Sometimes, it pays to take the long way.


It’s just like riding a bike…

So, after a week of no riding, I was able to get back onto the trails today and ride to work.  Even though I could tell it had been a week, I was feeling pretty good.  The temperature was a temperate 60 degrees with a light breeze, really, I couldn’t ask for more.

a summer bike ride from Raffaella Loro on Vimeo.

Divine Intervention…

So, I had a full week and a half of epic bicycle riding, including riding our entire trail system one day (22 miles round trip) and lots of quick trips here and there.   And then it started to rain.  Let me clarify, the skies opened up and we had torrential downpours, severe thunderstorms and flash flooding.  The rain started last week on Wednesday (we rode Tuesday) and won’t be completely gone until this upcoming weekend.  That’s right, a solid 10 days of a 30% or higher chance of rain every single day.


Now, I would LOVE to say I’m one of those people who can ride in the rain and NOT get wet.  I’m not.

Me in the Rain

No, I’m one of the people who is instantly waterlogged and invariably get soaked, muddy and end up looking like a drowned sewer rat basically.  Now, fast forward to Friday, my husband is getting sicker by the day, and I’m right behind him.  By Saturday I was laid out , sicker than a dog , sleeping 12-16 hours in the day.  And then there is this week.

I know, it’s ridiculous right?  If nothing else, I was able to ride for a bit yesterday, at least as far as the 3rd flooded area of the bike trails were concerned.

Maybe I should look at this like divine intervention, because lord knows, worse things could happen than losing a day of riding!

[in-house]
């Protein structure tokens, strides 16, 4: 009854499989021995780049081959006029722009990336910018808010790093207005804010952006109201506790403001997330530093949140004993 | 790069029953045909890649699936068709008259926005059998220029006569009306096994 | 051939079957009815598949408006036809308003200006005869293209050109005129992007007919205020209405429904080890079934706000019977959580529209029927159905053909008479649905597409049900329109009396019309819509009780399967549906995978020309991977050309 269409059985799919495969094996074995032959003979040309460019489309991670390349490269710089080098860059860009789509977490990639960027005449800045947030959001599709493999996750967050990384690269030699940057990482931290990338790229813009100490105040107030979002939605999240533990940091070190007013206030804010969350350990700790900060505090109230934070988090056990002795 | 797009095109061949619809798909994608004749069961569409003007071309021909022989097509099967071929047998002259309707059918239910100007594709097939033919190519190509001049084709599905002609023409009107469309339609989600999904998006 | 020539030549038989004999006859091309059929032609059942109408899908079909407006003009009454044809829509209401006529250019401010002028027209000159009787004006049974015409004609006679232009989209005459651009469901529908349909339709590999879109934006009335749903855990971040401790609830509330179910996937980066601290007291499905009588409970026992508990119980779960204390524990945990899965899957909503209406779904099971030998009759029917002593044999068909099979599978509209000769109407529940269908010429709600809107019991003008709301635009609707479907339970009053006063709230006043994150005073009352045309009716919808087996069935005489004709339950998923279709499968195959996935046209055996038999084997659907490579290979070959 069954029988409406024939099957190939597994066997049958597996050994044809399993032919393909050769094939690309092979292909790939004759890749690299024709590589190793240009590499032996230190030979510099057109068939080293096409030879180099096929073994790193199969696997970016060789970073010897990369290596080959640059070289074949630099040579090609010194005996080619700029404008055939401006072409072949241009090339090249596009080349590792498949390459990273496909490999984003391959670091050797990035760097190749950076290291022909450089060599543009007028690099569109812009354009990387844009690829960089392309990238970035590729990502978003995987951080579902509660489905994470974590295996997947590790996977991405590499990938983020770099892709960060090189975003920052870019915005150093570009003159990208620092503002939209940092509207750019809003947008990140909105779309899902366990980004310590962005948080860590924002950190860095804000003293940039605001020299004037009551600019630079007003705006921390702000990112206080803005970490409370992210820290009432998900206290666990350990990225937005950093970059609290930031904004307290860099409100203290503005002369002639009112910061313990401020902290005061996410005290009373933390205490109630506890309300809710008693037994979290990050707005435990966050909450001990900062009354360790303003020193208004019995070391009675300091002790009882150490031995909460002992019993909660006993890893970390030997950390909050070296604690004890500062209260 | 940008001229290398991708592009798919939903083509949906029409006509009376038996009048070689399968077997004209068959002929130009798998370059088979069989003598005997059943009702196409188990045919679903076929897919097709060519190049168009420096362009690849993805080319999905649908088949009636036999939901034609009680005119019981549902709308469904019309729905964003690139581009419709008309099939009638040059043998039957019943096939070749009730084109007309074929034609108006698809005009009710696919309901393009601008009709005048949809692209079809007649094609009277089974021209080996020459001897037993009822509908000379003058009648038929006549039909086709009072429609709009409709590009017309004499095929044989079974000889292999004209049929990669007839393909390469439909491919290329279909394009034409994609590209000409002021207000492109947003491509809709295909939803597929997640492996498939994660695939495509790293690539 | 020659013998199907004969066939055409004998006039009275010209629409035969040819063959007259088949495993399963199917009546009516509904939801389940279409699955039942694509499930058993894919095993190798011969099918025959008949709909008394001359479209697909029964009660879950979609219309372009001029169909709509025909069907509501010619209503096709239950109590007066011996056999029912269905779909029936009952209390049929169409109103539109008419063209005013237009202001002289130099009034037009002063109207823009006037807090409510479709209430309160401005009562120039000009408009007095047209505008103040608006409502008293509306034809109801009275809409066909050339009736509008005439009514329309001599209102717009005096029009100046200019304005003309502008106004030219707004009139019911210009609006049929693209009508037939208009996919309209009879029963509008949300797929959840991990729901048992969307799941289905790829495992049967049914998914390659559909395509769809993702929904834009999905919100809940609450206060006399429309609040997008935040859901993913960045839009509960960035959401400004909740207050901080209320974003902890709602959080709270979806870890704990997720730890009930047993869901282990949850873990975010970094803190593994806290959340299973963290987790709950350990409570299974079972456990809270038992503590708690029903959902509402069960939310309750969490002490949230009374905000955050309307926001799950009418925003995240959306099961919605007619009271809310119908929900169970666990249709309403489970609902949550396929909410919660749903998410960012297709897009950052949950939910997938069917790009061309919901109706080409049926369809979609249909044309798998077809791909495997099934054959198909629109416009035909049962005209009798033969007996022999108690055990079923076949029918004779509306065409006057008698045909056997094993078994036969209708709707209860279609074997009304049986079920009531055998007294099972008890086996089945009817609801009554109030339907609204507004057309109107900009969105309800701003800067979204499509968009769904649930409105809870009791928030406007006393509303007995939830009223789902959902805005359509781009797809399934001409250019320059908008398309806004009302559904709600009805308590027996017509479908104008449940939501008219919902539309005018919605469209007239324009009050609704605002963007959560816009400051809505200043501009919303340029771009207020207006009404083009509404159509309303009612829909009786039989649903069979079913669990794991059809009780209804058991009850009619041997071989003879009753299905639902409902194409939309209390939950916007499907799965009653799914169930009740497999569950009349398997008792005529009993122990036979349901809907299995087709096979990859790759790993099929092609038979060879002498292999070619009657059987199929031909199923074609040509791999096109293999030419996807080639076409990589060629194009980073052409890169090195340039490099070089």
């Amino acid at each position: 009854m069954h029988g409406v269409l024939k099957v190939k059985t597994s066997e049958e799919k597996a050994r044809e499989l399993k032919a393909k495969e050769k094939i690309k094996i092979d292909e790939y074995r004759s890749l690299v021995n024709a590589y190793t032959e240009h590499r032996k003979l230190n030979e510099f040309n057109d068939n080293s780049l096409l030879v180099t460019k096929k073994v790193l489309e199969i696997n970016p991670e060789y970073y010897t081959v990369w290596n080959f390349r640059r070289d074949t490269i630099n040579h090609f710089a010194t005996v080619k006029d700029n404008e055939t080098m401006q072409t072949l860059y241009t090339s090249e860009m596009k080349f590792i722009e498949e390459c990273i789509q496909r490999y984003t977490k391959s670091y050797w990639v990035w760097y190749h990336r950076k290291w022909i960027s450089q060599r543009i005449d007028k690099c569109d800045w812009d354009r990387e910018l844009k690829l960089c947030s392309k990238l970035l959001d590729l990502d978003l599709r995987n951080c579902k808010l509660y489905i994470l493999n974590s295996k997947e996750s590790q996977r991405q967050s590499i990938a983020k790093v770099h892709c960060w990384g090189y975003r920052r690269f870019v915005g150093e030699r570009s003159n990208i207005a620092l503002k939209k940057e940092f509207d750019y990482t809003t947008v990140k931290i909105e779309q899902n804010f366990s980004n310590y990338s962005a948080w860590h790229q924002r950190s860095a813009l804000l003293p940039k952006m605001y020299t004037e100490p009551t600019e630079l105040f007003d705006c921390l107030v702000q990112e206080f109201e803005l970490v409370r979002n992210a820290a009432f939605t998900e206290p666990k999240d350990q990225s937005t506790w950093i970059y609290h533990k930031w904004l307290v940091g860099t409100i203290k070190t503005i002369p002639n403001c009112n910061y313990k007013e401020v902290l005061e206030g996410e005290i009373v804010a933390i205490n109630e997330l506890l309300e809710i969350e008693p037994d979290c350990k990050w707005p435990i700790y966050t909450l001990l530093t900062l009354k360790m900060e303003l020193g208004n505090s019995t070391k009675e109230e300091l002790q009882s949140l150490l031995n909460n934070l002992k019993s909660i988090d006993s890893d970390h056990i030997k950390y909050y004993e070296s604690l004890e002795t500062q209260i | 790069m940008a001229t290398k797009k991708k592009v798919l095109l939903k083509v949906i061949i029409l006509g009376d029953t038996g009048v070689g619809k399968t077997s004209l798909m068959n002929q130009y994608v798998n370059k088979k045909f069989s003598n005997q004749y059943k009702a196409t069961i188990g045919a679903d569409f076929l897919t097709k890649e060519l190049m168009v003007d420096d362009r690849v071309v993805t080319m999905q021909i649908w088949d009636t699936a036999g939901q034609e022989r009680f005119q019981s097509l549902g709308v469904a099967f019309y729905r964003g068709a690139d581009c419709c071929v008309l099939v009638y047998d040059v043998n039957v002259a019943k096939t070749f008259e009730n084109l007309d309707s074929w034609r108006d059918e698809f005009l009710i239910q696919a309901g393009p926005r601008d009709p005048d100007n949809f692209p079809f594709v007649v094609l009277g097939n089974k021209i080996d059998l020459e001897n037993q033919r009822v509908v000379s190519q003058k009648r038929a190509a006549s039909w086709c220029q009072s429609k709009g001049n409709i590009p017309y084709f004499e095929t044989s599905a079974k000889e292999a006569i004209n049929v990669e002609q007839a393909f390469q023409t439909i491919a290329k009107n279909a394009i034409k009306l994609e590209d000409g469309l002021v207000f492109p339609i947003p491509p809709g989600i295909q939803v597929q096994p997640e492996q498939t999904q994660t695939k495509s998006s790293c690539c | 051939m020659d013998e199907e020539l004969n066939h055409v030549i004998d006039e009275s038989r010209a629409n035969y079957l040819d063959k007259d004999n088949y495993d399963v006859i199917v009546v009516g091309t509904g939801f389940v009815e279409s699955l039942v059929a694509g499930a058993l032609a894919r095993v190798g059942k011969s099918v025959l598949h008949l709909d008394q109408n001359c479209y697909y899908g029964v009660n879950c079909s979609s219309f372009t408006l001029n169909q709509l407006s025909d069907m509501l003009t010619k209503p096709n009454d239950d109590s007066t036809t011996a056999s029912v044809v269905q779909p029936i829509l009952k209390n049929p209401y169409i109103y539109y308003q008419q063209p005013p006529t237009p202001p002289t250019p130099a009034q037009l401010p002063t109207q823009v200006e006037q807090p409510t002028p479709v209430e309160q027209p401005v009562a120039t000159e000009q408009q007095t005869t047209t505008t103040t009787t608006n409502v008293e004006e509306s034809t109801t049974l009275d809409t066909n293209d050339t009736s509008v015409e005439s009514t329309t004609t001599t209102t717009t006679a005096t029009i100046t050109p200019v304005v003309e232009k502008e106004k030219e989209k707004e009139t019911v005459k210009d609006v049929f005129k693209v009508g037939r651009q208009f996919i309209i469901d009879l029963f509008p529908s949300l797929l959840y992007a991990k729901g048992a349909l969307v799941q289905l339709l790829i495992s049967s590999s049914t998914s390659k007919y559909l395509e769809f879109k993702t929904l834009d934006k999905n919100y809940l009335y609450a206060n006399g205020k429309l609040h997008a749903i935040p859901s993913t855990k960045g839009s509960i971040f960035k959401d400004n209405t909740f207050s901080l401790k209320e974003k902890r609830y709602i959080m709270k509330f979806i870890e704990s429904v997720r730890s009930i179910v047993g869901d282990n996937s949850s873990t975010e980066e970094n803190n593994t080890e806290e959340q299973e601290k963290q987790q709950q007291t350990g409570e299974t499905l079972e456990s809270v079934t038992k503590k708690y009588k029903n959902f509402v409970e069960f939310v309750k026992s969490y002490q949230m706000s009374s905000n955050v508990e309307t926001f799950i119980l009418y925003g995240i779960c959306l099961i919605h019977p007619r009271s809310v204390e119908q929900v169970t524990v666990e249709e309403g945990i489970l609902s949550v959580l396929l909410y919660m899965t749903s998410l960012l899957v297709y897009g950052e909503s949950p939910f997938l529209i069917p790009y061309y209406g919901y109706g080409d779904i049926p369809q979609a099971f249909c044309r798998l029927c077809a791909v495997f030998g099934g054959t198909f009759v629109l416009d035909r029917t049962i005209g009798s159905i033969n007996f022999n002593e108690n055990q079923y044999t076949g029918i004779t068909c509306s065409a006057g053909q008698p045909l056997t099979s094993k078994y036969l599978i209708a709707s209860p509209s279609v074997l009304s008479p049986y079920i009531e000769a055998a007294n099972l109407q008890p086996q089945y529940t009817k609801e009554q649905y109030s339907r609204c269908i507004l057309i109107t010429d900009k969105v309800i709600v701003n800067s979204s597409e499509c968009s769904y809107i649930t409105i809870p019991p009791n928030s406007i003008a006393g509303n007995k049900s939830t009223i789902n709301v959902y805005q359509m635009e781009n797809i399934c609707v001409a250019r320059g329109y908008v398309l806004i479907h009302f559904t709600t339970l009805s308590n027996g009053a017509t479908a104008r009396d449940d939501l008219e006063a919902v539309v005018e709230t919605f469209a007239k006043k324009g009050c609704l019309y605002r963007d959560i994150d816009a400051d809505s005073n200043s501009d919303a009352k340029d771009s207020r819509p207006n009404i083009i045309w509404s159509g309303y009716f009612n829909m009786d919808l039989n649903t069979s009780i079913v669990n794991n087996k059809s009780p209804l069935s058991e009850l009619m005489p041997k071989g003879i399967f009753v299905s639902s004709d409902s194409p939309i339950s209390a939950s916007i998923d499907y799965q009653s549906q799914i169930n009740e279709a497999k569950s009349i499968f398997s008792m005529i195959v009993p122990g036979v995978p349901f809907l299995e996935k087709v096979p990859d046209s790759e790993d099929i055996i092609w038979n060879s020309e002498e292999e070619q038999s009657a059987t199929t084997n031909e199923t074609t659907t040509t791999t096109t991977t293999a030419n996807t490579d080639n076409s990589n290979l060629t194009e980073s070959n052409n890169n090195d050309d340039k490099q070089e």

Reading and Riding and Rythmatic!


OK, we all really know that it’s reading, writing and arithmetic, but don’ t be a hater!  I’m reading “Ride your way Lean, the Ultimate Plan for Burning Fat and Getting Fit on a Bike” .  This book is exactly how it sounds.  It focuses on the facts about how calories are burned, how bicycling factors into the equation, and what you can do to utilize this to help lose some weight.

Here are some fun numbers:

600 – This is how many calories I burn every day when I simply commute to work on our local bike trails (give or take, some days it gets closer to 700-800 calories if I ride harder)

2 – The number of years I will live longer if I bicycle to work every day at a moderate pace (the average is about 4 if it’s vigorous)

70 – This is how many minutes I spend total on my bicycle on those days

16 – The average number of people I see on my way to work on the bike trails

0 – The number of people I see with a frown or upset appearance on my way to work via the bike trails

3 – The gallons of gas that I save each week riding a bicycle instead of driving to work (roughly $10-$12/week)

15 – The number of miles I save on my leased car every day I ride a bicycle instead of driving the car

75 – The number of miles I save on my leased car each week I ride a bicycle every day instead of driving the car.


4 – That’s the highest I seem to be able to count when counting my “cadence” or pace, it’s always 1, 2, 3, 4, 1, 2, 3, 4, I blame it on years of metronomes and music classes.